Associated Press

Pork Farmers and Environmentalists Irked By New EPA Emissions Rule

January 22, 2009 08:58 AM
by Josh Katz
A new federal rule requiring the reporting of animals’ emissions is causing a stir among livestock farmers, but environmentalists are not happy either.

Pork Producers Angry With Regulations

On Monday, the National Pork Producers Council said it is suing the Environmental Protection Agency for its mandate that certain livestock farms report their estimated air emissions. The EPA rule went into effect this week, forcing livestock producers to inform the state and local authorities of the estimated emissions by phone and to detail those facts in writing within 30 days of the call, the Associated Press reports. Farms that do not abide by the new rule are punished with daily penalties of $25,000.

The council, based in Iowa, argues that livestock farms should be exempt from the rule. The pork producers also complain that the EPA did not create a “proper system for the operations to comply,” violating their due process, according to AP. The council wants the court to stop enforcement until a better system is put in place.

For their part, environmentalists aren’t happy with the new rule either, because they don’t feel it includes enough farms.

The regulation only applies to the large pork producers, or “those that have 2,500 head or more of finishing swine,” according to Pork Magazine. Such large Confined Animal Feeding Operations (CAFOs) that release 100 pounds or more of ammonia and hydrogen sulfide in the course of a day are required to file a report.

The EPA regulation is concerned with the ammonia and hydrogen sulfide emissions from “feedlots and dairies that go beyond allowable limits,” reports Colorado’s Greeley Tribune. The government declared the new requirement on Dec. 18 and the ruling sprang from the EPA’s Environmental Protection and Community Right To Know Act, according to the Tribune.

According to the EPA, “Congress enacted EPCRA in 1986 to establish requirements for federal, state and local governments, tribes, and industry regarding emergency planning and 'community right-to-know' reporting on hazardous and toxic chemicals."

Another complicating factor, the Tribune reported, is that those in Greeley didn’t know what constituted “beyond allowable limits.”

Bill Hammerich, CEO of the Colorado Livestock Association, expressed his opposition to the requirement in an interview with the Tribune: “What we’ve been able to determine, from Texas A&M, Kansas State and Colorado State, is that the numbers they (EPA) are using are grossly overestimated. It’s just a joke.”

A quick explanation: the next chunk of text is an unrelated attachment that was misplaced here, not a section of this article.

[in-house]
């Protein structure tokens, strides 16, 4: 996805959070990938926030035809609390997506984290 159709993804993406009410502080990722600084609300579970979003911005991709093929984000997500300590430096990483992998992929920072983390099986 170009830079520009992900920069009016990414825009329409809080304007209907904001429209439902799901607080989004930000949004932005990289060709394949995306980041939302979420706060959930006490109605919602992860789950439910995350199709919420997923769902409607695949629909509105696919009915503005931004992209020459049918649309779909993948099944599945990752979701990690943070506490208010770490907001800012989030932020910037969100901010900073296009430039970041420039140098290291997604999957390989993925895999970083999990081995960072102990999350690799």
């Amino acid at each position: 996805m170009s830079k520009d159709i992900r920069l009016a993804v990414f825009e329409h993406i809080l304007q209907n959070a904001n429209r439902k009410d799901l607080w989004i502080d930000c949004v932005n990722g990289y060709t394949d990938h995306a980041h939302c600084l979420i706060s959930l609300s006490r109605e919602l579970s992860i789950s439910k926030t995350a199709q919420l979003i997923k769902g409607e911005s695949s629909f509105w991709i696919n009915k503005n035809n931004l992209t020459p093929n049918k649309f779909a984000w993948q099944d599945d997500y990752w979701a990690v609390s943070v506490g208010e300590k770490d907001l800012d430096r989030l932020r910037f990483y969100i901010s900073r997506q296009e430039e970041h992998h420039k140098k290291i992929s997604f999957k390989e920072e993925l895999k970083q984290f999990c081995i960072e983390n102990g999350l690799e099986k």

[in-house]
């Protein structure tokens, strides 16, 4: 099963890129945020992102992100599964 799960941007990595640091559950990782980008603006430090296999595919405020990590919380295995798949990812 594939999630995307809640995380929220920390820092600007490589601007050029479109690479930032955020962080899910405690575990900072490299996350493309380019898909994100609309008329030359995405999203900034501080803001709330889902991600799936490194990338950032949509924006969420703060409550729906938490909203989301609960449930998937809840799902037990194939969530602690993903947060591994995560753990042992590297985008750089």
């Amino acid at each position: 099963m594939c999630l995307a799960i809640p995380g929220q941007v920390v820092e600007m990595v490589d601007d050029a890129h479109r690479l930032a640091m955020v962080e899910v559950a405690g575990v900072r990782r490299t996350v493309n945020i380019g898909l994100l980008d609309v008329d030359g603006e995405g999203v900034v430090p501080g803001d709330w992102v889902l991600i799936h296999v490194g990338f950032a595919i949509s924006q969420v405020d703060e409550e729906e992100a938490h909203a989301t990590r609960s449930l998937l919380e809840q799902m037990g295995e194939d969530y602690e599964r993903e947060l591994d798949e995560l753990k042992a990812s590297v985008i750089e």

Bryan Black, a pork producer from Canal Winchester, Ohio, and president of the National Pork Producers Council, also noted his frustration in a press release: “In sticking the agricultural community with this unworkable rule, EPA not only failed to provide any guidance to farmers on compliance with the new regulation or develop an adequate system to handle the volume of reports that would be filed, but it actively engaged in efforts that undermined the ability of farmers to comply with this new, stringent rule.”

Analysis: Livestock regulations upset environmentalists as well

Tim Wheeler of the Baltimore Sun explains that the livestock emissions requirement irritates parties on both sides of the issue. Environmentalists criticize it as a Bush administration midnight regulation that essentially lets most farms off the hook, because it only affects a select number of them. The pork producers are on the other end of the spectrum, arguing that the rules are too stringent.

Wheeler makes another point: “While the two sides spar mainly over how to deal with letting the public know about potential human health effects of animal waste emissions, it’s worth noting that air emissions from chicken farms also adds to the Chesapeake Bay’s woes.”

Earthjustice is one of the environmentalist groups arguing that the regulations do not go far enough. “The Bush administration's last-minute rulemaking now exempts factory farms from filing these reports. Not surprisingly, the rule change was sought by the industry following successful litigation against factory farms that held them accountable for their widespread failure to comply with environmental laws.”

Earthjustice goes on to say that “an increasing body of scientific evidence shows that ammonia, hydrogen sulfide and other factory farm emissions pose serious threats to human health and the environment.” Furthermore, “exposure to factory farm air pollution can cause respiratory illness, lung inflammation and increased vulnerability to asthma,” according to the organization.

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